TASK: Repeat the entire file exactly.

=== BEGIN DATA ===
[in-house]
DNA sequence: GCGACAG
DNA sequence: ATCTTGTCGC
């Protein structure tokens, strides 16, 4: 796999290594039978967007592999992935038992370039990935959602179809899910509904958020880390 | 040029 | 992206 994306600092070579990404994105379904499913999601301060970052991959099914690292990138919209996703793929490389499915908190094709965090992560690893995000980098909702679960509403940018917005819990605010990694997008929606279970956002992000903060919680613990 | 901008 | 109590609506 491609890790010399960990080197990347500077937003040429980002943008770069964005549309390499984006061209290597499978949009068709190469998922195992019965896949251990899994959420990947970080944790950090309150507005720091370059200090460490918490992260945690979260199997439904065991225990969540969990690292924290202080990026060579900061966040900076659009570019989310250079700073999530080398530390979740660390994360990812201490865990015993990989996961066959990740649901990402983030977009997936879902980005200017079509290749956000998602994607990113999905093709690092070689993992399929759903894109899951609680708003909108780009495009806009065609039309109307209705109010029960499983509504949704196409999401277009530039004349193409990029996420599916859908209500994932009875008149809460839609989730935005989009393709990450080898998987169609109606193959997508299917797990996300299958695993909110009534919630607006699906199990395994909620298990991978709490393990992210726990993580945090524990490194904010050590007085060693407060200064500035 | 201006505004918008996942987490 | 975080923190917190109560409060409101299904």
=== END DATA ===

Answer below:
[in-house]
DNA sequence: GCGACAG
DNA sequence: ATCTTGTCGC
């Protein structure tokens, strides 16, 4: 796999290594039978967007592999992935038992370039990935959602179809899910509904958020880390 | 040029 | 992206 994306600092070579990404994105379904499913999601301060970052991959099914690292990138919209996703793929490389499915908190094709965090992560690893995000980098909702679960509403940018917005819990605010990694997008929606279970956002992000903060919680613990 | 901008 | 109590609506 491609890790010399960990080197990347500077937003040429980002943008770069964005549309390499984006061209290597499978949009068709190469998922195992019965896949251990899994959420990947970080944790950090309150507005720091370059200090460490918490992260945690979260199997439904065991225990969540969990690292924290202080990026060579900061966040900076659009570019989310250079700073999530080398530390979740660390994360990812201490865990015993990989996961066959990740649901990402983030977009997936879902980005200017079509290749956000998602994607990113999905093709690092070689993992399929759903894109899951609680708003909108780009495009806009065609039309109307209705109010029960499983509504949704196409999401277009530039004349193409990029996420599916859908209500994932009875008149809460839609989730935005989009393709990450080898998987169609109606193959997508299917797990996300299958695993909110009534919630607006699906199990395994909620298990991978709490393990992210726990993580945090524990490194904010050590007085060693407060200064500035 | 201006505004918008996942987490 | 975080923190917190109560409060409101299904």